MH: We continue to move toward compostable sugarcane. It is not a straight line; in fact, yesterday we were discussing operational problems with a new batch of sugarcane. Most of our machines were not designed to use sugarcane, and it creates all sorts of problems. We continue to try to solve these problems. The sugarcane manufacturers have evolved their material. So we believe that we will eventually get there. (For more information, read our October 2021 Sachet Material Update.)
We are working with the Cary Institute that is nearby to try and make an industrially compostable sugarcane degrade in the common backyard compost pile. So we are funding research into that.
Q: How is climate change affecting tea production, quality, or characteristics?
MH: This has been a problem for several years. The growing season is changing. More importantly, rains are erratic. Mostly too little, but sometimes floods. Oftentimes it is much hotter than previously. All of this means that teas taste thinner and are often not as good as in earlier years.
Q: Does the taste of specific tea varieties vary from year to year, depending on growing season/weather, or is the taste essentially derived from the tea variety itself, with seasonal changes only minimally impacting the taste? (Formosa Oolong seems to taste different each year I buy it – still good, just different.)
MH: Teas do change, climate change is one reason. Also changes in weather, such as an unusual frost causes taste differences. Changes in people also cause it. Maybe the long-time manager retires.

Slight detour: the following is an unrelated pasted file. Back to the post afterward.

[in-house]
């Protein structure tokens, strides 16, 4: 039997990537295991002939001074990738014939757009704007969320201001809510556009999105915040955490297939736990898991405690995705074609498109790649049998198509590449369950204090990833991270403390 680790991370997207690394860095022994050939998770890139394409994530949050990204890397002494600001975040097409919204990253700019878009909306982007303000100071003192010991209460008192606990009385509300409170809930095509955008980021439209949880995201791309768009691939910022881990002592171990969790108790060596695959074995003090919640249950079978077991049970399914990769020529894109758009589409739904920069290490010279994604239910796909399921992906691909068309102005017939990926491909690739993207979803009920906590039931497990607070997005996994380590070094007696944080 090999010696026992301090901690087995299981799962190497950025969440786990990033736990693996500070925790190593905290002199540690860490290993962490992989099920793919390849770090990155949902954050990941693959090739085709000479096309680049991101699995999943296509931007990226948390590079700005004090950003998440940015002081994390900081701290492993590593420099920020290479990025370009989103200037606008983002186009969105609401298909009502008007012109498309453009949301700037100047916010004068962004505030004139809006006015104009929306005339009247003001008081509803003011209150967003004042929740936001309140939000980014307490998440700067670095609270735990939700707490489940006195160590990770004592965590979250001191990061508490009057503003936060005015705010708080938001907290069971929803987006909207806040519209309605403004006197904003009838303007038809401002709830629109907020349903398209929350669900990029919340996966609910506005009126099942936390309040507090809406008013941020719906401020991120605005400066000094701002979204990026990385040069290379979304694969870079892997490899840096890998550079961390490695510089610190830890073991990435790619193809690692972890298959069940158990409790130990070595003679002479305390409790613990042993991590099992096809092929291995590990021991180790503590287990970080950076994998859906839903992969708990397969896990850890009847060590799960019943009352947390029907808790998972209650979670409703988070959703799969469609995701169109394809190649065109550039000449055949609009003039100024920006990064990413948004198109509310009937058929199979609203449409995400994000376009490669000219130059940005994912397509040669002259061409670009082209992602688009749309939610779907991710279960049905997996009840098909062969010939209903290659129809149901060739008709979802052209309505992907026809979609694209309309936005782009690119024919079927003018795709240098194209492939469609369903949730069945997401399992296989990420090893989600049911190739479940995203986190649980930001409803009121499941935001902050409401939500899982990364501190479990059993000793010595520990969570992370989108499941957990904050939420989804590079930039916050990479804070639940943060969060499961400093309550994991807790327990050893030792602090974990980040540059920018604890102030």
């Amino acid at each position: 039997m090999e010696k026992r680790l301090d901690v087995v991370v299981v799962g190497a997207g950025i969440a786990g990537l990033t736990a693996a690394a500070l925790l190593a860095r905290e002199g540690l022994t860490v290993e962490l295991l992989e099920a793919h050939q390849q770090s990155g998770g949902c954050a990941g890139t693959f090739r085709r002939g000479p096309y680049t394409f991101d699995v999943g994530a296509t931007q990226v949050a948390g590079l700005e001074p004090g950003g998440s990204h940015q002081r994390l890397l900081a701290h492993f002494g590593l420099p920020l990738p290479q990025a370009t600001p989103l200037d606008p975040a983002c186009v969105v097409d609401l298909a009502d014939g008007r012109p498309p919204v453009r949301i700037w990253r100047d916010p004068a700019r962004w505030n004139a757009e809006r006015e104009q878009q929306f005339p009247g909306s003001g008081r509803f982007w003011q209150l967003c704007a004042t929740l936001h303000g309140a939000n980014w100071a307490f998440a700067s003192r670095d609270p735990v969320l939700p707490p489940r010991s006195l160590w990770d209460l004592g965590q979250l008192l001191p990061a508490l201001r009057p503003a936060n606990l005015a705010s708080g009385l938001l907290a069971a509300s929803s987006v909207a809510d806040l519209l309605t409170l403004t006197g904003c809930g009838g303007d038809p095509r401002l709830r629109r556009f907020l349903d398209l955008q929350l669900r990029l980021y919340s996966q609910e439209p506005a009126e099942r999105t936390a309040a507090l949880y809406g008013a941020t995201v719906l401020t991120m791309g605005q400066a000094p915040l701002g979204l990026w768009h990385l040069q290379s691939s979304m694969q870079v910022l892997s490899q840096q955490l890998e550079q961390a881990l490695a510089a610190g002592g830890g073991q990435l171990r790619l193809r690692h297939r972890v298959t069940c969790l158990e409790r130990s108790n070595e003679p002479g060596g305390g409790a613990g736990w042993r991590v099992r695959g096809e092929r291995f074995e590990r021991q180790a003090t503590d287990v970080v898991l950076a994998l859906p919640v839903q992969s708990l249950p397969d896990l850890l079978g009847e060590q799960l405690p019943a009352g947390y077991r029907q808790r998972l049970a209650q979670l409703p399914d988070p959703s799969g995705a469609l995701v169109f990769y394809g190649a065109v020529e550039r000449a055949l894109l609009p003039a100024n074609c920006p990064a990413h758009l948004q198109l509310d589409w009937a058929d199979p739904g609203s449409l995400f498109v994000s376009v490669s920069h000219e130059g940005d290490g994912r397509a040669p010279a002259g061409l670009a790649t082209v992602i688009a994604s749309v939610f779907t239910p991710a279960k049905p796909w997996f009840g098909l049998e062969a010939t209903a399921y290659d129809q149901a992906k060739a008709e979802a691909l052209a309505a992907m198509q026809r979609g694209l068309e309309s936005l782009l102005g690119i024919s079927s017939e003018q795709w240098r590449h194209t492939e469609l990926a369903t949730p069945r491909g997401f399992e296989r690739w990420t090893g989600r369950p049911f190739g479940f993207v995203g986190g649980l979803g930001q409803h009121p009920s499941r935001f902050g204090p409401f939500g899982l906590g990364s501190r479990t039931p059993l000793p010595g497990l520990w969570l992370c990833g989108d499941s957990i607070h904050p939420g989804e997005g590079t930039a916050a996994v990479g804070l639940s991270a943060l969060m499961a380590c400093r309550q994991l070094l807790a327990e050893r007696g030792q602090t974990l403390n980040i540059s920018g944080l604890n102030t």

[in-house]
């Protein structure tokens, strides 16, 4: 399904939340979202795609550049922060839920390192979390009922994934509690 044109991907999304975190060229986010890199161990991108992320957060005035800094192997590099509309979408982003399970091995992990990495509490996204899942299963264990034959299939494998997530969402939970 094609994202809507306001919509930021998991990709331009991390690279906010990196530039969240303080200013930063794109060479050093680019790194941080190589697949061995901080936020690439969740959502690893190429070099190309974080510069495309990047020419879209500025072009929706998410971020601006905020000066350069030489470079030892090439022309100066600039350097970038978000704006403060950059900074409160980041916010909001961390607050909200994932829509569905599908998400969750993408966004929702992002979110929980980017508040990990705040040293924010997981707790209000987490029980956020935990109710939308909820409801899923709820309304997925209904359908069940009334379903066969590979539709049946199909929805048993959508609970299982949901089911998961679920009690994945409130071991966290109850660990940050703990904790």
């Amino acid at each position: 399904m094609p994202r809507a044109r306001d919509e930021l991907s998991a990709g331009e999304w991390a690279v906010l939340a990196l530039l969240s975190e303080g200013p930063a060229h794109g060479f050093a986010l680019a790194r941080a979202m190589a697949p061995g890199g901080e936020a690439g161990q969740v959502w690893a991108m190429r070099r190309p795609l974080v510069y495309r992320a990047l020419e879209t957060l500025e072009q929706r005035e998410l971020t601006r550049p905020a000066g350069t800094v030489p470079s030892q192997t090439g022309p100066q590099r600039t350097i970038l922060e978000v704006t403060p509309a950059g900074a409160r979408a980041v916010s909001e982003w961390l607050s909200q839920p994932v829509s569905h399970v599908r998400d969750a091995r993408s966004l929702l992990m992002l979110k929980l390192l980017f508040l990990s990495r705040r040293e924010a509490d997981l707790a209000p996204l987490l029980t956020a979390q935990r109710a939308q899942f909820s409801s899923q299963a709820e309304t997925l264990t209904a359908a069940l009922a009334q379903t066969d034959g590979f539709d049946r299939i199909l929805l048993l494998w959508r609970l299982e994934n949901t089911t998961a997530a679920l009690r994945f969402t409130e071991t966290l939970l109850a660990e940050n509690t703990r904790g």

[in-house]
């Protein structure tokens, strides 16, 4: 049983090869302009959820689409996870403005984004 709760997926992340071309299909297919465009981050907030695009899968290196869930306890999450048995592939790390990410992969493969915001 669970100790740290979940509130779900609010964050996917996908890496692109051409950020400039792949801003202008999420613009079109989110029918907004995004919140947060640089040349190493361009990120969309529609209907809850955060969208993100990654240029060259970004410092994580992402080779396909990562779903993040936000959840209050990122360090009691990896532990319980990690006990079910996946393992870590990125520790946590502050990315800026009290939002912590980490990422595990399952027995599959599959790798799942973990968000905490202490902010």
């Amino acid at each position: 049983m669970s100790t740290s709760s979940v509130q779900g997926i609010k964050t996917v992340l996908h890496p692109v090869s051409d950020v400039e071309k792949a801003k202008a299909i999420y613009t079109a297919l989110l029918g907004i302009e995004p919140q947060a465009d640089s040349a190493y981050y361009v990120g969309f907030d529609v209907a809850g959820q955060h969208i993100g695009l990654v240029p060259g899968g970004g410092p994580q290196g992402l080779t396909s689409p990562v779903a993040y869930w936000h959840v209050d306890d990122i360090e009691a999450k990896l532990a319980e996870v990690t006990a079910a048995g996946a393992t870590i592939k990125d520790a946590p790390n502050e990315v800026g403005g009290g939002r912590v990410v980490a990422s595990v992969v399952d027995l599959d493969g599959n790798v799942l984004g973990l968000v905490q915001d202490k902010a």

Formosa Oolong is an old-time tea that has grown out of vogue in Taiwan. The people who made it for decades have retired. So we struggle to get it made. And that struggle has made the tea cost more than I remember it cost back when I started in 1988.
Q: What is your favorite place for “Afternoon Tea” in NYC?
MH: There is this little shop on Broome Street down in SoHo that does a great job. I forget the name of it, but it starts with an H.
Q: Would you please describe the most interesting people you have met from around the world as you explored for tea? And would you consider making a keepsake coffee table book with photographs of the tea estates/farms and the indigenous peoples of famous tea regions?
MH: So many great people. Tsuyoshi Sugimoto and Matsuda would be on that list. Oftentimes, I can not directly communicate with the tea workers, because of the language and culture barriers, but I enjoy being with them. I like your idea of the book. Maybe this old guy does have one last book in him. Thanks.
Q: What is your go-to evening tea for each of the four seasons, and why? And as an aside, do you drink them prepared differently (e.g., some with honey or sugar, some black, some with milk)?